Though not a true first-round selection this past June, Stevenson was the first player Washington, specifically, selected in the Draft. The LSU center fielder has an athletic frame that is a no-doubt plus runner and defender in center—the question is whether or not his bat plays at an everyday level. He’s lacking any upper-body strength for power, and hits form an unorthodox crouch with a fairly grooved path to the baseball. If 2016 goes Stevenson’s way, he should be able to play his way to the Double-A Eastern League by season’s end. If it doesn’t, this toolset can very quickly become a vanilla, defensively-oriented organizational player in the high minors.

Wilmington Blue Rocks—Kansas City Royals

No Player in Top Ten

Keep an eye out:

RHP Josh Staumont
Staumont’s velocity and inconsistent bursts of most everything else also could bin him in the ‘video game’ category. With a very chiseled 6-foot-3, 200 pound frame with strength in his core and legs, Staumont comes by high-90s velocity authentically. The hardest thrower in the 2015 Draft, Kansas City was confident enough in the ability to harness Staumont’s stuff they drafted him in the second-round. His curveball can also be a nasty power pitch with hammer-action in the mid-80s, but significant stiffness and not being a natural strikethrower puts his back against the wall as a one-pitch guy at times. Not nearly as polished as what one generally expects from a second-round college draftee, there’s a rawness that will take time, if ever, for Staumont to move away from.

Carolina Mudcats—Atlanta Braves

#1 SS Dansby Swanson

Keep an eye on:

RHP Zachary Bird
Bird’s physical, 6-foot-4, 205-pound frame is helping his stuff mature more and more each year. A muscle-bound delivery and limited natural feel for throwing strikes have plagued him throughout his career, though. He’s reportedly been up to 97 in the spring and leading up to the season. Given his intimidating frame, double-plus velocity, and historical issues with minimizing walks, this could be a make-or-break year in terms of solidifying himself as a starting pitching prospect in the Braves’ loaded system. Otherwise the temptation to allow him to play to his strengths in a short-stint role might be too great.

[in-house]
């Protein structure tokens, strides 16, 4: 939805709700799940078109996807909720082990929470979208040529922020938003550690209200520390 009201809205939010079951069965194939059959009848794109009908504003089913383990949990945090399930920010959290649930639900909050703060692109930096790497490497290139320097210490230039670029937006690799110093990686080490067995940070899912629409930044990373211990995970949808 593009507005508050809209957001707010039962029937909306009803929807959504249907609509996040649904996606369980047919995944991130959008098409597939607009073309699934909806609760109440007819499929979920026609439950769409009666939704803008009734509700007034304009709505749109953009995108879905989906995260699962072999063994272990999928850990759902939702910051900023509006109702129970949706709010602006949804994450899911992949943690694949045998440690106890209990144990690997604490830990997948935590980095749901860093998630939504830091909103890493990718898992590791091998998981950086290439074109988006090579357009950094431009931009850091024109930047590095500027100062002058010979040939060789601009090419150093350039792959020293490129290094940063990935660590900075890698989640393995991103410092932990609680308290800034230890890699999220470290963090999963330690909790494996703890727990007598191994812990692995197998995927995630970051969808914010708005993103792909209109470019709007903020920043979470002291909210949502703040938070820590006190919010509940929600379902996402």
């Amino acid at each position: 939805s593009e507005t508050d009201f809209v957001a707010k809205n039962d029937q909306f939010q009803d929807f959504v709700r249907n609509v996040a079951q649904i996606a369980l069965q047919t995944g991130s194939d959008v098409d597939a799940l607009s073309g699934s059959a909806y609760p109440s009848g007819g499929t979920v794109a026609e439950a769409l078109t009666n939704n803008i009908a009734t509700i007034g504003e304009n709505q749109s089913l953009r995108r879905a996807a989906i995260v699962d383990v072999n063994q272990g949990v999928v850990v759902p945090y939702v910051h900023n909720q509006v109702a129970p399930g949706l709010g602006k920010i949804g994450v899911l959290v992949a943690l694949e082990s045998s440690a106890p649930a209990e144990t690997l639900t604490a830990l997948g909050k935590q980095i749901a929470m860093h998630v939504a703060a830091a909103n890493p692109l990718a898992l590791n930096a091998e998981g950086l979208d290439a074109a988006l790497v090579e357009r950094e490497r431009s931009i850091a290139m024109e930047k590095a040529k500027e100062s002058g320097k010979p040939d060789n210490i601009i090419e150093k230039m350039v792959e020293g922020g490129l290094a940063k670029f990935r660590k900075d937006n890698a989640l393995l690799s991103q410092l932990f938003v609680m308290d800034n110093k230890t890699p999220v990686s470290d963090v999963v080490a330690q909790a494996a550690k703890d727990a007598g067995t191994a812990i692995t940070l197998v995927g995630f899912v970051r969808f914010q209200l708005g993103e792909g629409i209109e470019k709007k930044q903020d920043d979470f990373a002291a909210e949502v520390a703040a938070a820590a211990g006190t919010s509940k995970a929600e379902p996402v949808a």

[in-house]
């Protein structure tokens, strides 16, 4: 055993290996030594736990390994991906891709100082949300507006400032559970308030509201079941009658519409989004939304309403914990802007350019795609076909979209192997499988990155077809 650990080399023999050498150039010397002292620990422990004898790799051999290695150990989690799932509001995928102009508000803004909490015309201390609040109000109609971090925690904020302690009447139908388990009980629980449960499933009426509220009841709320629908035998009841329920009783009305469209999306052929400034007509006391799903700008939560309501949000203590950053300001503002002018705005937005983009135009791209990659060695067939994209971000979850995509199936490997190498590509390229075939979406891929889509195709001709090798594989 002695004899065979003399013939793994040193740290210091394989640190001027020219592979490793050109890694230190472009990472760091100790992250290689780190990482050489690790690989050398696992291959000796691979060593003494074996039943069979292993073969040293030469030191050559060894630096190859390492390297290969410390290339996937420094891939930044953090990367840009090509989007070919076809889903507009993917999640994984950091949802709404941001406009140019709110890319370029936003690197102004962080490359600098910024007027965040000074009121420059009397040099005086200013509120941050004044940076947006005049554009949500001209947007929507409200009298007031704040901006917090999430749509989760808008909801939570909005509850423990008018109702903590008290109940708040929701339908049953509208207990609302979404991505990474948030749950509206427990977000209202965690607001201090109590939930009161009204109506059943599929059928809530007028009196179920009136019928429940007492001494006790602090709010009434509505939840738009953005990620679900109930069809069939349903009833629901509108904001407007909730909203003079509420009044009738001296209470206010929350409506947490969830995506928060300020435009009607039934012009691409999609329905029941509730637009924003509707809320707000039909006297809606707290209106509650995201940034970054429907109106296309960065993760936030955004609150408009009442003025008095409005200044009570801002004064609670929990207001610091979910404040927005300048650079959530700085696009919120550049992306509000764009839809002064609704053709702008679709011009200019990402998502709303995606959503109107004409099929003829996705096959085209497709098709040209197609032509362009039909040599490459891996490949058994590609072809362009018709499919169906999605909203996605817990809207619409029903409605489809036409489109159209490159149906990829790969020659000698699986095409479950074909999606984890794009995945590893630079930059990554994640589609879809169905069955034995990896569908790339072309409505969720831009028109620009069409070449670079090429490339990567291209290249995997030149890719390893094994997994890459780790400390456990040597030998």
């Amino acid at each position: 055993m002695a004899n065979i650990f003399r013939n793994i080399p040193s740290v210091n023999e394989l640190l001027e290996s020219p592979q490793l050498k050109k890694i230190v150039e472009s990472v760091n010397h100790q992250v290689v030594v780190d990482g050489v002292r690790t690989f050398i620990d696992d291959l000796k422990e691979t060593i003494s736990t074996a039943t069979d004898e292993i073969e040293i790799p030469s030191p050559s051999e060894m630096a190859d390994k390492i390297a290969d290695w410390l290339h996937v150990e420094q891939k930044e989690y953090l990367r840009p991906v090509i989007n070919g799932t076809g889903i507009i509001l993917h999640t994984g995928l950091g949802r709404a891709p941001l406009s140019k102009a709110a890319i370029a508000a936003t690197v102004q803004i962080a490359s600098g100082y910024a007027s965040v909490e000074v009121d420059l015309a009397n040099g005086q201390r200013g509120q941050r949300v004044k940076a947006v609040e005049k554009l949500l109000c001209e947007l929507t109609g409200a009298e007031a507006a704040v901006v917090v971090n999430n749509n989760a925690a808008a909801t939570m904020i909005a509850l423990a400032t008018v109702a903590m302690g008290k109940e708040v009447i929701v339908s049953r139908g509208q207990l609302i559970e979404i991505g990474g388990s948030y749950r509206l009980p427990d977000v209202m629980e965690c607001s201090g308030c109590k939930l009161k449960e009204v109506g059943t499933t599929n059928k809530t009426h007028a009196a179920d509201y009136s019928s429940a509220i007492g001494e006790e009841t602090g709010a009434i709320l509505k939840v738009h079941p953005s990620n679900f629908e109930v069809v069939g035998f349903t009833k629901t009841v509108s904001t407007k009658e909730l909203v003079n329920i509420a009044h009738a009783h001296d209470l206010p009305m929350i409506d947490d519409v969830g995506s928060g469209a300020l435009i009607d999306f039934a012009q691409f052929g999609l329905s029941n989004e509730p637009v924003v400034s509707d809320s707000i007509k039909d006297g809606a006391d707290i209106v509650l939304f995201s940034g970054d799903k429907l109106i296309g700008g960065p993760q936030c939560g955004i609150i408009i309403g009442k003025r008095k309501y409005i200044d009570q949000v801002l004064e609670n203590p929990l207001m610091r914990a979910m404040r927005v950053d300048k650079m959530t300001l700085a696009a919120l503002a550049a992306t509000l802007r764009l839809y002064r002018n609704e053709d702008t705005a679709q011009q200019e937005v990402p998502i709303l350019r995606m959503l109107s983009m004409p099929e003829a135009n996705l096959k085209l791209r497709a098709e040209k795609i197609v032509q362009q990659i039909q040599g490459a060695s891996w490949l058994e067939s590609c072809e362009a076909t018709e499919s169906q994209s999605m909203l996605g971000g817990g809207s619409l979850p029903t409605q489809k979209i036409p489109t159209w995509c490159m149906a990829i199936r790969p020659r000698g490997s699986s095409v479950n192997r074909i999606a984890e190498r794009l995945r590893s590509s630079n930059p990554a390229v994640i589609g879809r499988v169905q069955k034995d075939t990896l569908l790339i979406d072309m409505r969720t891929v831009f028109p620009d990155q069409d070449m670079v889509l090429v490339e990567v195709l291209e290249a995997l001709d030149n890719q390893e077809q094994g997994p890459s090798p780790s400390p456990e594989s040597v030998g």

Myrtle Beach Pelicans—Chicago Cubs

#1 SS Gleyber Torres
#3 2B/OF Ian Happ

Keep an eye on:

David Berg, RHP
Aside from being a Cubs 2015 draftee, Berg made a name for himself at UCLA—setting a record for most saves over the course of a collegiate career. He’s a low-sidearmer who creates tough angle on same-side hitters, with a mid-80s fastball that features above-average sink. He won’t miss bats with his stuff, but backing a late-darting sinker with a frisbee slider, and circle-changeup he lands for strikes will lead to some frustrated hitters walking back to the dugout. Berg’s ceiling is no more that of a complementary relief-piece, but the feel to pitch and polished mix of stuff could allow the unorthodox sidearmer to move quickly.

Salem Red Sox—Boston Red Sox

#1 2B Yoan Moncada
#3 3B Rafael Devers
#4 CF Andrew Benintendi

Keep an eye on:

The three above.

Winston-Salem Dash—Chicago White Sox

#3 Spencer Adams, RHP
#10 Thaddius Lowry, RHP

Keen an eye on:

The sands of time, slowly slipping through our fingers.

Thank you for reading

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"The hardest thrower in the 2015 Draft, Kansas City was confident enough in the ability to harness Staumont’s stuff they drafted him in the second-round."

Misplaced modifier. Makes it sound like Kansas City was the hardest thrower in the 2015 draft.

An English major who appreciates your work!
Haha I appreciate it. Like a hefty third baseman who will always need to work hard to stay at the hot corner, I'm aware I am more evaluator than 60-grade linguist.